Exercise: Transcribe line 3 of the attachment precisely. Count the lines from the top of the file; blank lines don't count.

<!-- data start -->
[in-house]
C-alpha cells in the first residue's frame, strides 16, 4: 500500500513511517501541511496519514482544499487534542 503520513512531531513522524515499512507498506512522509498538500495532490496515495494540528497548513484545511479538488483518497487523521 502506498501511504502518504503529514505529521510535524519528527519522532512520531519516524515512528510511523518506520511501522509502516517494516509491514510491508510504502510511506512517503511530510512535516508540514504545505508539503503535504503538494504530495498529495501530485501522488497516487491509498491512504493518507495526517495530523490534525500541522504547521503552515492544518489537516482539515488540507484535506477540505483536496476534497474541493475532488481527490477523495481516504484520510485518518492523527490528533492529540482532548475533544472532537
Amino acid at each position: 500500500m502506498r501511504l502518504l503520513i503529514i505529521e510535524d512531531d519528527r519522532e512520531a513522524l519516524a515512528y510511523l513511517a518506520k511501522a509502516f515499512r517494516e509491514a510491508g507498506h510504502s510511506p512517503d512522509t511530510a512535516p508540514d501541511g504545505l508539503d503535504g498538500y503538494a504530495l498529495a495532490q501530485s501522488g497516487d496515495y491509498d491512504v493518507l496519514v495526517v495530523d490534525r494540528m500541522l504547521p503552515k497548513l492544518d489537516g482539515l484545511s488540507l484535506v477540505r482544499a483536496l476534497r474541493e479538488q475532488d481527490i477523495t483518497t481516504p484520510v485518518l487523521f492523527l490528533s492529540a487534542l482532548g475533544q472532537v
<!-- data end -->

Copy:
Amino acid at each position: 500500500m502506498r501511504l502518504l503520513i503529514i505529521e510535524d512531531d519528527r519522532e512520531a513522524l519516524a515512528y510511523l513511517a518506520k511501522a509502516f515499512r517494516e509491514a510491508g507498506h510504502s510511506p512517503d512522509t511530510a512535516p508540514d501541511g504545505l508539503d503535504g498538500y503538494a504530495l498529495a495532490q501530485s501522488g497516487d496515495y491509498d491512504v493518507l496519514v495526517v495530523d490534525r494540528m500541522l504547521p503552515k497548513l492544518d489537516g482539515l484545511s488540507l484535506v477540505r482544499a483536496l476534497r474541493e479538488q475532488d481527490i477523495t483518497t481516504p484520510v485518518l487523521f492523527l490528533s492529540a487534542l482532548g475533544q472532537v